WHAT Miley Cyrus is wearing – or not wearing – always makes the showbiz headlines.
One minute she’s sporting a dazzling dress, the next some hotpants and a T-shirt, and the next … well, nothing much at all.
I interviewed Miley last week, the day after she appeared at a Gay Pride parade in Washington DC where she wore a pair of fabulous sparkly jeans.
We had a lot to talk about – including her new music.
But first I asked Miley – daughter of country star Billy Ray Cyrus – why she wears what she does.
The real reason? Dolly Parton!
“I’m from Nashville and places like the Grand Ole Opry which isn’t just a venue but a lifestyle,” she laughed. “So I was growing up listening to Dolly Parton, or my dad listening to Patsy Cline or Tammy Wynette.
“I was growing up in this beach lifestyle which gave me a simplicity. I want people to see me be the same at the airport or the gas station.
“Entertainers can be two people but I want to be one person.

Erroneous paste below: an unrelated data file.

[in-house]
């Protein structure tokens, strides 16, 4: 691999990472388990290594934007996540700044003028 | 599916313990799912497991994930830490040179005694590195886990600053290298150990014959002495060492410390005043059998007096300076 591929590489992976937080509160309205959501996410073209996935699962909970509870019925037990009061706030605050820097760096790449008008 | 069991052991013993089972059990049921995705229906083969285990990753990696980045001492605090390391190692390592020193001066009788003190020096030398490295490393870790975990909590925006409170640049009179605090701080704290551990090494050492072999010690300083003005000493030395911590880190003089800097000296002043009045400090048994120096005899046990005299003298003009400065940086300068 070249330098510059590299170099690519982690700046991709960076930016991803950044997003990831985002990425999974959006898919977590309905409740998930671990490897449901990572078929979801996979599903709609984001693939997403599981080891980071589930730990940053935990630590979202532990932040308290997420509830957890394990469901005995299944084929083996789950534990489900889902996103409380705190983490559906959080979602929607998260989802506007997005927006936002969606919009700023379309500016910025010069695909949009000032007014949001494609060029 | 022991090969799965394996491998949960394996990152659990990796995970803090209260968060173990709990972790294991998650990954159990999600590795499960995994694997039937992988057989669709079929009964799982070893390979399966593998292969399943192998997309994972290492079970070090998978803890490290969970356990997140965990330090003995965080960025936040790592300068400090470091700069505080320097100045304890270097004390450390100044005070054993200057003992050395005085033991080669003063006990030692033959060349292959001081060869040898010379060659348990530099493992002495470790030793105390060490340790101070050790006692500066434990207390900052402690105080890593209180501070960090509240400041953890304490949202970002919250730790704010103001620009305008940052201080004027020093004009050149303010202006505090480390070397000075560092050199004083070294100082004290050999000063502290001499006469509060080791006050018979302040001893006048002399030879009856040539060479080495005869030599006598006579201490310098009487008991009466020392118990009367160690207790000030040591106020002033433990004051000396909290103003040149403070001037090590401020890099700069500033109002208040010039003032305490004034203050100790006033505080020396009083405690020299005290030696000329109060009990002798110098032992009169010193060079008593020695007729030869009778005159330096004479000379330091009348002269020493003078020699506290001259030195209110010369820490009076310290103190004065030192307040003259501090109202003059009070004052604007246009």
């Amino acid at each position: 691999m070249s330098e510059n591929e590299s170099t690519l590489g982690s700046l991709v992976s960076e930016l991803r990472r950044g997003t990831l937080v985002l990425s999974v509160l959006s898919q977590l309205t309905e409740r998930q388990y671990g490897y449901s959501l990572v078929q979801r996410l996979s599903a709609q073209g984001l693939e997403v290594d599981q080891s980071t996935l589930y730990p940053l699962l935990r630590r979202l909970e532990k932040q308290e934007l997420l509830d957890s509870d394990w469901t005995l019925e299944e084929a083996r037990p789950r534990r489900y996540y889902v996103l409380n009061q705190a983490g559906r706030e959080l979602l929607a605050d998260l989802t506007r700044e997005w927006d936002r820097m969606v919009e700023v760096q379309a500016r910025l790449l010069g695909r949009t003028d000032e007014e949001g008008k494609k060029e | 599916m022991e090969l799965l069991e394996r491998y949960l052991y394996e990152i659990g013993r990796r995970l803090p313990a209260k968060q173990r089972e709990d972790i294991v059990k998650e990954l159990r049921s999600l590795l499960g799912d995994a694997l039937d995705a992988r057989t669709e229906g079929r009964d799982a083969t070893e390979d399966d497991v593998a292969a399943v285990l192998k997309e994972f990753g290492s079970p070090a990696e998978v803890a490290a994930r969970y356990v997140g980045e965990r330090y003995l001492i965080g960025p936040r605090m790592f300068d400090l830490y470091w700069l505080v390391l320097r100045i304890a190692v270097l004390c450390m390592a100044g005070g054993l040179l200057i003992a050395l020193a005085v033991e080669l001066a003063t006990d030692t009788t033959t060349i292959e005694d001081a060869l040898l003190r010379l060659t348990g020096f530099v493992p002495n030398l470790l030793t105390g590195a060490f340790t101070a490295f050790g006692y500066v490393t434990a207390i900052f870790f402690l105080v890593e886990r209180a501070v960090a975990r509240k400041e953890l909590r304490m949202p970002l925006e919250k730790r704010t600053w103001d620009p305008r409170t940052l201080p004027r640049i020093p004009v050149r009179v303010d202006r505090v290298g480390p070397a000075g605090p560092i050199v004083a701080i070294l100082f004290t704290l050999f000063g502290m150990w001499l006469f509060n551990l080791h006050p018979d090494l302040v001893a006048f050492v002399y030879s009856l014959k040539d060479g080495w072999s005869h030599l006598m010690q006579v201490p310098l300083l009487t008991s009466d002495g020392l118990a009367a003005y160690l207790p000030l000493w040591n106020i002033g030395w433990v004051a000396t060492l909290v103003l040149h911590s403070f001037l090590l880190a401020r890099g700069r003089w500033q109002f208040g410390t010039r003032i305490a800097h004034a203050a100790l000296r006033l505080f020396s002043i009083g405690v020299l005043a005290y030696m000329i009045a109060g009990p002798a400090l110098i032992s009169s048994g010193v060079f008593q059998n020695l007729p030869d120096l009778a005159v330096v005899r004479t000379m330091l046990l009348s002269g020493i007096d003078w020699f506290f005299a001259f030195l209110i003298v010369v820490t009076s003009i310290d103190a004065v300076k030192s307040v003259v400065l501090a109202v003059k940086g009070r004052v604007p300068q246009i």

“I’m the person whose priority might be yoga … or spending time with my pigs!
“I want people to be entertained by the message and not be distracted by what I am – or what I’m not – wearing.”
Dolly is actually her godmother, and the 24-year-old former Hannah Montana star told me she loved her approach to being an entertainer.
“She tells you a story, she tells you the truth – but she also is a little bit of a character herself,” added Miley.
“I want to let people know this is the most true, most grounded version of myself, but also I want to be able to have a little fun with what I wear without distracting from the music!
“If you don’t like Dolly you’re weird. And if I’m telling you you’re weird that’s saying something because I’m the weirdest person I know!
“No one doesn’t like Dolly. She’s all super respectful and love.
“She’s such a great musician and also a great role model.”
The subject of Miley’s love life came up too.
She’s now engaged to Aussie hunk Liam Hemsworth, whom she first met on the set of The Last Song.
“My whole life, I didn’t understand my own gender and my own sexuality,” she confessed.
“I don’t ever think about someone being a boy or someone being a girl.”